Welcome to the Middle / High School Library Website
On the Importance Of Reading
Readers are made and not born. Like any other skill, the more
you practice it, the better you’ll get at it. The special
importance of reading is that it is the basis for success in all
other subject areas. If you can read well, it can’t help but
improve your vocabulary skills and writing ability – the three
things go hand in hand.
If reading every sentence of a history assignment is a desperate
struggle, it makes sense that a student will be less likely to
do the required work, and their grades will suffer.
As a parent or guardian you have to do all you can to encourage
your child to read. Even if you are not a good reader yourself,
this is no reason to give up the struggle of trying to improve
your child’s skills. Likewise, a student’s excuse that he or she
doesn’t “like to read” should not be accepted, as life is often
filled with “unlikable experiences” that have to be dealt with.
You also don’t have to have your child read some difficult
classics. It is the act and the practice that is more important.
Besides you can always move on to a “better class” of literature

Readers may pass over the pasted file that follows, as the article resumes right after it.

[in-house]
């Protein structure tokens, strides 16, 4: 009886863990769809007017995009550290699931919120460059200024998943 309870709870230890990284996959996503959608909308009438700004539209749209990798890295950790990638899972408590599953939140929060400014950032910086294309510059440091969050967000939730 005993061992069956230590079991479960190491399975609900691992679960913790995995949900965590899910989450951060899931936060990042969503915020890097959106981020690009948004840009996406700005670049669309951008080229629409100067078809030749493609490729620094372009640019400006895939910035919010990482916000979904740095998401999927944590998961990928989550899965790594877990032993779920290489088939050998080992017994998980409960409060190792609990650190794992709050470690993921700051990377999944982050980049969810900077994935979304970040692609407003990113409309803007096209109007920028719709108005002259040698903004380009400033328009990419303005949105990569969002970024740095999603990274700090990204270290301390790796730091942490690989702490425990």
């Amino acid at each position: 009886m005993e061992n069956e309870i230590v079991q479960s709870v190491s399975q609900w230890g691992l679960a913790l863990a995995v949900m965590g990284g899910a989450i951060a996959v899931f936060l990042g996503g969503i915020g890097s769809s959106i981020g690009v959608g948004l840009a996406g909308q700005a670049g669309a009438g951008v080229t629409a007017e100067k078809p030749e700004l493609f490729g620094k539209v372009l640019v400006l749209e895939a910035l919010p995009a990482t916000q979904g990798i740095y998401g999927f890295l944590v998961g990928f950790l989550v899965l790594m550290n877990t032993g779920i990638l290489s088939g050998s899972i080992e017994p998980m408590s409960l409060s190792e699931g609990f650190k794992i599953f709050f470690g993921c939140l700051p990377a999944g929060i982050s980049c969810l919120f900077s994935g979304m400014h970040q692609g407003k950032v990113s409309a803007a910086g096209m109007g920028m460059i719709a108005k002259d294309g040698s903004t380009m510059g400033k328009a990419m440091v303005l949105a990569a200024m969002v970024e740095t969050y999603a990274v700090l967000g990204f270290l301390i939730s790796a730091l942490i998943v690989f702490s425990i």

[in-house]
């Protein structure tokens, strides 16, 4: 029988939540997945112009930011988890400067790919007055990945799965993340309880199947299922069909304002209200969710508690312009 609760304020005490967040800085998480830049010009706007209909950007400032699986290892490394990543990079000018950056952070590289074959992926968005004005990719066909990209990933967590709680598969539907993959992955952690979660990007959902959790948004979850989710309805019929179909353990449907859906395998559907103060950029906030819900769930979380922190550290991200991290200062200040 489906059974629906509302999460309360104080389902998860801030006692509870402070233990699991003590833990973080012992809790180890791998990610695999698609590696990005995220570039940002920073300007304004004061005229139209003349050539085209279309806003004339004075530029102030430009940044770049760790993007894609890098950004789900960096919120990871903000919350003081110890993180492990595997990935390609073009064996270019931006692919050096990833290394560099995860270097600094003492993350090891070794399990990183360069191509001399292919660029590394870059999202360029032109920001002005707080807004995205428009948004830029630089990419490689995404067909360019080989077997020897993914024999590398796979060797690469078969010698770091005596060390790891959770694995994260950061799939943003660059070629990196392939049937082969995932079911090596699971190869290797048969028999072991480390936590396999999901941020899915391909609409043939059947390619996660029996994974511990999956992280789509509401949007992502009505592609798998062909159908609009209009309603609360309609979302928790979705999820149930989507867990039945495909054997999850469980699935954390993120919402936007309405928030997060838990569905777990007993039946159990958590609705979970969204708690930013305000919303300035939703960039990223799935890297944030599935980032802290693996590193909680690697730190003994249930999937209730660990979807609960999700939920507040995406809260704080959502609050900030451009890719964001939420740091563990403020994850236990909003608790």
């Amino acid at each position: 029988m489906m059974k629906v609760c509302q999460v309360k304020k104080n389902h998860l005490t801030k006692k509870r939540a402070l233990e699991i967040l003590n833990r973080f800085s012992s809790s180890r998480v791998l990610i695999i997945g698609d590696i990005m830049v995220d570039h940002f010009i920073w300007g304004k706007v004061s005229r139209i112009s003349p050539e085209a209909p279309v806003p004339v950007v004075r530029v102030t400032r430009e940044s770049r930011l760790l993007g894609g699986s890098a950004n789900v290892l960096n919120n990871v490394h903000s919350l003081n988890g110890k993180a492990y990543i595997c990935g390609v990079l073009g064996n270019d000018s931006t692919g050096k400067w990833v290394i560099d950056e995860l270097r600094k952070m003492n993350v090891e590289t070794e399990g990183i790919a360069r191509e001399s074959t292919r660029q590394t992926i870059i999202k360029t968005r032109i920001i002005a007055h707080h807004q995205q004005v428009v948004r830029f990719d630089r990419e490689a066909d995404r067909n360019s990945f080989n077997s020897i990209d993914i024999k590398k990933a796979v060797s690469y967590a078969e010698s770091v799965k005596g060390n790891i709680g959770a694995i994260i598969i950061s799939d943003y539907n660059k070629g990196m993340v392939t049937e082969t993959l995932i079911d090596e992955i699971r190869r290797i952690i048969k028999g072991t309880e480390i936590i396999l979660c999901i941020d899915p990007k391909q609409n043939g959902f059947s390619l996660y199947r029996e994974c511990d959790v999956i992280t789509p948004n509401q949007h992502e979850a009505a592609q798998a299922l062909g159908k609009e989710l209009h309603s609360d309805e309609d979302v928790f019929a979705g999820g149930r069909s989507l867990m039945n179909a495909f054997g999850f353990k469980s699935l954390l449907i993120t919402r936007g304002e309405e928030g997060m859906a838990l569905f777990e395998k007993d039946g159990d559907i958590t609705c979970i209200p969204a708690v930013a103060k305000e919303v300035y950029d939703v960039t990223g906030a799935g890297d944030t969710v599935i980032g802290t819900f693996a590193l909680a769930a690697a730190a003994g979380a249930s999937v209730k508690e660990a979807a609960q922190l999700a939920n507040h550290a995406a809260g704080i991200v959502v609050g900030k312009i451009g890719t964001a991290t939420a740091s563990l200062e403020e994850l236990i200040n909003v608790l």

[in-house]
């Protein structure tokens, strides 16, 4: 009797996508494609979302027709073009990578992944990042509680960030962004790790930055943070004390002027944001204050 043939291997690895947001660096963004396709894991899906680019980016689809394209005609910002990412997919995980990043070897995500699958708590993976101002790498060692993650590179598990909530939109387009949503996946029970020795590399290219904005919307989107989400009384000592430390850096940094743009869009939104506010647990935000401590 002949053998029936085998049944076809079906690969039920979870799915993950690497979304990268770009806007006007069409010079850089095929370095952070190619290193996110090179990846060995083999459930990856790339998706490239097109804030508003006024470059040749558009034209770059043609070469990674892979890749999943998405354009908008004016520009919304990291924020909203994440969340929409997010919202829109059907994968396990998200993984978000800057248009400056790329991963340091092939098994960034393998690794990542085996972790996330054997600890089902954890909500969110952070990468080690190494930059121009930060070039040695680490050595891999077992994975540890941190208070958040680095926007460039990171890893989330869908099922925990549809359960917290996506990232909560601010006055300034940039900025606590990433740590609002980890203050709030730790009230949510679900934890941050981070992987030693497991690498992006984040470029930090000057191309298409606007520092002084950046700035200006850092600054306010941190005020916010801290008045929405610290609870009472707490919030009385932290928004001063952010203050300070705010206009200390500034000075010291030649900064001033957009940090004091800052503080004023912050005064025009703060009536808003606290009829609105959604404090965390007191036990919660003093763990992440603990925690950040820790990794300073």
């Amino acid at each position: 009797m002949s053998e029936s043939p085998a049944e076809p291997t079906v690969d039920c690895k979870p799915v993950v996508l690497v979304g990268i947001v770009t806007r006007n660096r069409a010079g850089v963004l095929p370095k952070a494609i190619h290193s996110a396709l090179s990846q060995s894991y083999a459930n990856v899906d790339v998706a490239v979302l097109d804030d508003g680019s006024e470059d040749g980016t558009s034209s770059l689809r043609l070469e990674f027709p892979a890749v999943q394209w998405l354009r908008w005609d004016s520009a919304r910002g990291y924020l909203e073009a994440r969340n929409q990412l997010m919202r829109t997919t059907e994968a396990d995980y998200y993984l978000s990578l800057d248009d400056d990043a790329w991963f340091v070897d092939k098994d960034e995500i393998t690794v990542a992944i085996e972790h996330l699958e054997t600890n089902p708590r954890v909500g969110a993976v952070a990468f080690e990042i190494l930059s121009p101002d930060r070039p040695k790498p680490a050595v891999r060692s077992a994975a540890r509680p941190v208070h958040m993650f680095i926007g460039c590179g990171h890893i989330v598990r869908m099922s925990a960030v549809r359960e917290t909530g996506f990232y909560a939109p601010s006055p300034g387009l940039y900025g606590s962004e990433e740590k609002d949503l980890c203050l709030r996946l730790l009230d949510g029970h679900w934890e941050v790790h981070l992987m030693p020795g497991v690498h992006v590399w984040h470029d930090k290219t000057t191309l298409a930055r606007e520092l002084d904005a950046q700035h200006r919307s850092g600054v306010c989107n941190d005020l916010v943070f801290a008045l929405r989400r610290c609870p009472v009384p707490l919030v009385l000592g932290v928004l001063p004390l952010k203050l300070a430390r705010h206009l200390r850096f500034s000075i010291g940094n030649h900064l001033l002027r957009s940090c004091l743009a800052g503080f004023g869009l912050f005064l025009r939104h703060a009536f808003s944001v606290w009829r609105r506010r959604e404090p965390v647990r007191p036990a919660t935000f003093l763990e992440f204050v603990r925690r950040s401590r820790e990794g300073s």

as the student’s skills develop.
What can you specifically do to help your child to read? Try
some of these ideas:
l) If you can, set a good example by letting your child see you
2) Subscribe to a newspaper.
3) Make regular visits to the public library and encourage your
child to bring home suitable books from the school library.
4) Read to your child aloud.
5) Set aside 20 minutes a day as a family reading time, in which
something has to be read just for the fun of it.
6) Give your child a magazine subscription as a gift.
7) Reward reading, say for every so many books a student can go
to the movies, McDonalds, etc.
Remember to keep at it, no matter how many times you fail. It is
one of the most important things you can do for your child.